Depending on the level of digitalization, the bots can even resolve some customer requests from start to finish themselves – without any human intervention at all. As you can see in our example below, a calculation for a business case, the potential savings are enormous – partly because the customer service center is becoming more and more important for most banks.

Typically, use cases from the “leverage” category aim to increase income from interest and commissions. For instance, the traditional lead generation via outbound campaigns is resource-intensive and accordingly not easily scalable. Modern customer communication offers great potential in this context: lead generation, for example, can be accomplished in a more scalable way via chatbots that use micro-segmentation to generate leads. Frequently, they even improve the leads through targeted addressing – at comparatively lower costs. This allows banks to place highly targeted offers with the right customers and accordingly generate high interest and commission income. First implementations have proven the success of this model, for example by staging campaigns via chatbots on social media platforms such as Instagram.

Analyzing and discussing potential optimization candidates via the value-irritant matrix is the starting point and examines processes from a value perspective. In order to derive a target vision for future customer interaction, other dimensions must also be considered, including regulatory complexity. This is because regulatory standards, for example from PSD2 or the German Securities Trading Act (WpHG), specify certain requirements and framework conditions that must be taken into account and should be integrated directly into the targets.

The target vision for future customer interaction is always based on an assessment of one’s own bank with its individual environment, business model and customer base. A holistic, strategic approach is necessary and valuable. By prioritizing and focusing on different areas, the roadmap for the implementation process is derived. An essential part of this is the implementation of digital assistants, i.e. chatbots and voicebots, as illustrated in the following example of the case study.

Case study: implementation of chatbots and voicebots in the customer service center

In determining the status quo, the frequency of individual customer interaction and the effort that is involved in each case is analyzed and quantified. All inbound but also outbound activities should be taken into account. In addition to “traditional” points of contact, such as bank transfers or product orders, service inquiries about accounts and cards or the arrangement of appointments with customer service representatives, for example, are also relevant points of interaction. For this purpose, current customer interactions are differentiated and quantified into central process areas in the first step.

The bank then classifies all identified process areas using the four fields of the value-irritant matrix. This reveals that most processes are of medium to high value to the customer. Accordingly, these processes either fall into the “leverage” category to increase income or the “automate” category to reduce costs. Unlocking online banking functions, for example, is mainly valuable to the customer and of no direct benefit to the bank. This process therefore falls in the “automate” category.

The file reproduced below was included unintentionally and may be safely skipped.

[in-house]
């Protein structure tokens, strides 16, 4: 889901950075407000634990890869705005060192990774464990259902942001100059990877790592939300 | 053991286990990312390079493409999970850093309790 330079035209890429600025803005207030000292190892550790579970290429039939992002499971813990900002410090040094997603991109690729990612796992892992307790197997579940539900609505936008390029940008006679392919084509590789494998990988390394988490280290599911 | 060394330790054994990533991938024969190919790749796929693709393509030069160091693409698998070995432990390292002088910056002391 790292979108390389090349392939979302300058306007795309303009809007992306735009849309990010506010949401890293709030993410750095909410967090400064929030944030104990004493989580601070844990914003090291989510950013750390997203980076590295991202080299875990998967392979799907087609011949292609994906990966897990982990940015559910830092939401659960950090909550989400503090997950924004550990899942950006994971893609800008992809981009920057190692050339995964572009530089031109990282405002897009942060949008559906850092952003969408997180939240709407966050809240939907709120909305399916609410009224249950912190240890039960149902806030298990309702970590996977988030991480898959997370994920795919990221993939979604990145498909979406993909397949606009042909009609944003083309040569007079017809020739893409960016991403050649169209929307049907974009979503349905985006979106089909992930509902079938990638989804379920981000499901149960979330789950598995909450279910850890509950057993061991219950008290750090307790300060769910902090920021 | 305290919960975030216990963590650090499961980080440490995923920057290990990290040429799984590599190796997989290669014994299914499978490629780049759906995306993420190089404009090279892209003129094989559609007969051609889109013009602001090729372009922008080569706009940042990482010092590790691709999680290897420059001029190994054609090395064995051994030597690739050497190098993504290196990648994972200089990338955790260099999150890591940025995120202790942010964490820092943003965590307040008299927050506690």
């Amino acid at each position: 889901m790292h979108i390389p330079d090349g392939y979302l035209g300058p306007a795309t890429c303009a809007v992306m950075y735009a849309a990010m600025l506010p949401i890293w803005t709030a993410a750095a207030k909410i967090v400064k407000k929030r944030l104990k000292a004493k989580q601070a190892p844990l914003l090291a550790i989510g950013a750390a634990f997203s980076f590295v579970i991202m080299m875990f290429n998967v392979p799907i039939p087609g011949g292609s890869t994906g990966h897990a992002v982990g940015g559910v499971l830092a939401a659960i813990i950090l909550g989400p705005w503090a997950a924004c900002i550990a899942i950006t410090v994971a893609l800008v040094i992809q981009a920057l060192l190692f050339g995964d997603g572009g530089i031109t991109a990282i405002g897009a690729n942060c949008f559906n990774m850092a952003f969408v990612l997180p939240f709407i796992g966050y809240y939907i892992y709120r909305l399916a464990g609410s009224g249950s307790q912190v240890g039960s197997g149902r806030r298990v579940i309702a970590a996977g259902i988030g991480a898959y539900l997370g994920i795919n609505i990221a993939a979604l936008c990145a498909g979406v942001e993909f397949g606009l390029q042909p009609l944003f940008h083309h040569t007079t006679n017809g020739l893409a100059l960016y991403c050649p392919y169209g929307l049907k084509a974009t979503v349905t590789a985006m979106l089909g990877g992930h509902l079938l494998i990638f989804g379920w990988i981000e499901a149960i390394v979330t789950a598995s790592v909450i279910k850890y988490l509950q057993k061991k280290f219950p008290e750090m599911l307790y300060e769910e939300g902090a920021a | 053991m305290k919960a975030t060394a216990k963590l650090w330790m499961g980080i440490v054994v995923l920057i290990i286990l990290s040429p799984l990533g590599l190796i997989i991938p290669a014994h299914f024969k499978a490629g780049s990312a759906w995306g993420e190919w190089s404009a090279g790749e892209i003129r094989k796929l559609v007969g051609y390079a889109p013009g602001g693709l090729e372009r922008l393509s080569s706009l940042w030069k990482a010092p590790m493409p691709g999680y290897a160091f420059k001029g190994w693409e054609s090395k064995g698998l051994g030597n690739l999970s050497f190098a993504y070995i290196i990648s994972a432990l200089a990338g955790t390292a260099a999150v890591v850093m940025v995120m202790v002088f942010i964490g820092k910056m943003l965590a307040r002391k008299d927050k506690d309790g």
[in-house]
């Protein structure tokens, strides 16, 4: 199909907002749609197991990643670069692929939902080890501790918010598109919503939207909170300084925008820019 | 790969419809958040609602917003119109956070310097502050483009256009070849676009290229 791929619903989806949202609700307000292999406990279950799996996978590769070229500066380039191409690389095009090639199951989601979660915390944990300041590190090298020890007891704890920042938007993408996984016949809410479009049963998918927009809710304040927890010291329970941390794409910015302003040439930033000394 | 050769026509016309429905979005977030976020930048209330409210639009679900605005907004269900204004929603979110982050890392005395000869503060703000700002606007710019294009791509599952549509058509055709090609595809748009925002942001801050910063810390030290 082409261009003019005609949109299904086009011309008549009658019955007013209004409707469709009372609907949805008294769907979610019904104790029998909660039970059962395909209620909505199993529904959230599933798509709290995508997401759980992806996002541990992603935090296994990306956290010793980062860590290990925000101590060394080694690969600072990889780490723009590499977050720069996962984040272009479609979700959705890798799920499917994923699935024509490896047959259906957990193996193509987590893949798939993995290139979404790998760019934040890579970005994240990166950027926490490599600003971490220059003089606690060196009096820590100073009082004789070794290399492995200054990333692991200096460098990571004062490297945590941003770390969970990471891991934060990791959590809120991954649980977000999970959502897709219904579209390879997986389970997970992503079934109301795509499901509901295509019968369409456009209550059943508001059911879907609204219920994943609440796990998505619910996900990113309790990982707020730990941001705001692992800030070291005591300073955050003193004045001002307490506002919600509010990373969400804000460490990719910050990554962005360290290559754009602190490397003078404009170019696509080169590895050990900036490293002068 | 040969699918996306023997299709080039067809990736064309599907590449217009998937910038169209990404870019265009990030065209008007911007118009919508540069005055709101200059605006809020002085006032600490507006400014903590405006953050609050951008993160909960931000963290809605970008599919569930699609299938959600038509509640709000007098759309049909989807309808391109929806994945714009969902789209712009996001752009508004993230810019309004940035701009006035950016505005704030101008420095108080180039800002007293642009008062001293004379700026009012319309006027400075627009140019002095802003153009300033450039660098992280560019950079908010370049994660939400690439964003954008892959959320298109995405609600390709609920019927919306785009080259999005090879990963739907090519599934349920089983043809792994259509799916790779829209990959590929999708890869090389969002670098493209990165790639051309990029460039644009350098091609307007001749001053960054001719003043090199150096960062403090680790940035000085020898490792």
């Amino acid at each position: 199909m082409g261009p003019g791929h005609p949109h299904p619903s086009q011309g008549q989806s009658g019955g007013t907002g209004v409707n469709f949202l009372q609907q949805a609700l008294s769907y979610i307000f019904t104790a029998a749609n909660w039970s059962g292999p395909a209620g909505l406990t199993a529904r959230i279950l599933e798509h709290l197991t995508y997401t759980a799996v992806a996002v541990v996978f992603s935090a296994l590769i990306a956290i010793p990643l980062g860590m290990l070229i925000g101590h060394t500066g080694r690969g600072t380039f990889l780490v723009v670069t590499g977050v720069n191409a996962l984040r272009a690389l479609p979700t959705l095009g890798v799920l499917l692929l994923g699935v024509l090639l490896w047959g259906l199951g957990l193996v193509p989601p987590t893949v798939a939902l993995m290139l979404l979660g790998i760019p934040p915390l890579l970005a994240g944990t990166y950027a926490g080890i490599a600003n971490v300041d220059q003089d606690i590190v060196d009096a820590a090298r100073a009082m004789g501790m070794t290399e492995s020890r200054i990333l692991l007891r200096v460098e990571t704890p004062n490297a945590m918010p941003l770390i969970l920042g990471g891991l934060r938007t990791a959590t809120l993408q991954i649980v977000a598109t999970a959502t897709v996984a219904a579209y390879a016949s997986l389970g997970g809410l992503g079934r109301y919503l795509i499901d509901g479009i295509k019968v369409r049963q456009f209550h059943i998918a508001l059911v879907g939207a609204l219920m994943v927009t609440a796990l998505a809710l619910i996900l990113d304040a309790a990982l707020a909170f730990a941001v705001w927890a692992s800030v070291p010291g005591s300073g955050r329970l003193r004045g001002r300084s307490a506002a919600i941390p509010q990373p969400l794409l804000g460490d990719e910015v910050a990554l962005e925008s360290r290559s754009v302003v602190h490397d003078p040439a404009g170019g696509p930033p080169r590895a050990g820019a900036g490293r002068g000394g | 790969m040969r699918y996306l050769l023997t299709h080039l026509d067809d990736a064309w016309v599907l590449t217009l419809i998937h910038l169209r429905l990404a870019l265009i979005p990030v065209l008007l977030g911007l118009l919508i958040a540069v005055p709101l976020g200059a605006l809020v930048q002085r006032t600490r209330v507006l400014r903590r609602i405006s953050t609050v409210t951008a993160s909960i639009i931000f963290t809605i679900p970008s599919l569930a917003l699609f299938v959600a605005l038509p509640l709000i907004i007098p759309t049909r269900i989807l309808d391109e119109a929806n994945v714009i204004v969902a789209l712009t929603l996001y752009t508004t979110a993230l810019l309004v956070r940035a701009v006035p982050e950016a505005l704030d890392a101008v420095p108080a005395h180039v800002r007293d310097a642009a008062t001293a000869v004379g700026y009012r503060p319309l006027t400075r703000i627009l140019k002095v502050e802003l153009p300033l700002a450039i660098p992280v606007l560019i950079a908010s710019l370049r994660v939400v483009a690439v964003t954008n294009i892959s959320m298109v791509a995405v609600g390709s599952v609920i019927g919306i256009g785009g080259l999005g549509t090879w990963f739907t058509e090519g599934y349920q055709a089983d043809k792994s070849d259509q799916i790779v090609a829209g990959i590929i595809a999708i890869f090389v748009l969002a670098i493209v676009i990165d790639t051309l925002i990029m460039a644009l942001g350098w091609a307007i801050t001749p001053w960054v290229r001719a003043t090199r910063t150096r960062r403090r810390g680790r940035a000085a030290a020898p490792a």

A corresponding business case should be attached to each measure on the roadmap towards achieving the target vision for digital customer interaction. This should be done as part of the roadmap’s creation process.

Customers regularly block their online banking account or their TAN device, such as the app, and then go through a lengthy manual process supported by the customer service center. Unlocking online banking functions is so time-consuming that each process takes 5 to 10 minutes. This is how long it takes to talk to the customer and adjust the necessary settings in the system. If the process is performed from start to finish at a small bank over 5,000 times per year, this one process relating to the unblocking of an online banking account already represents a full staff capacity.

It is one of many processes that can easily be automated with current technology. This reduces both the workload on the staff of the bank’s customer service center and the administrative burden. In addition, it increases the amount of time that can be devoted to sales activities. Accordingly, the potential of chatbot and voicebot solutions is high.


Read more about digital assistants

Our digital assistants series will be expanded regularly. An overview of the topic and all articles in the series can be found here:

[1] Price, B., Jaffe, D. (2008). The Best Service is No Service: How to Liberate Your Customers from Customer Service, Keep Them Happy, and Control Costs (vol. 1). Jossey-Bass.

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Author Anna Schweifel / BankingHub

Anna Schweifel

Senior Manager Office Münster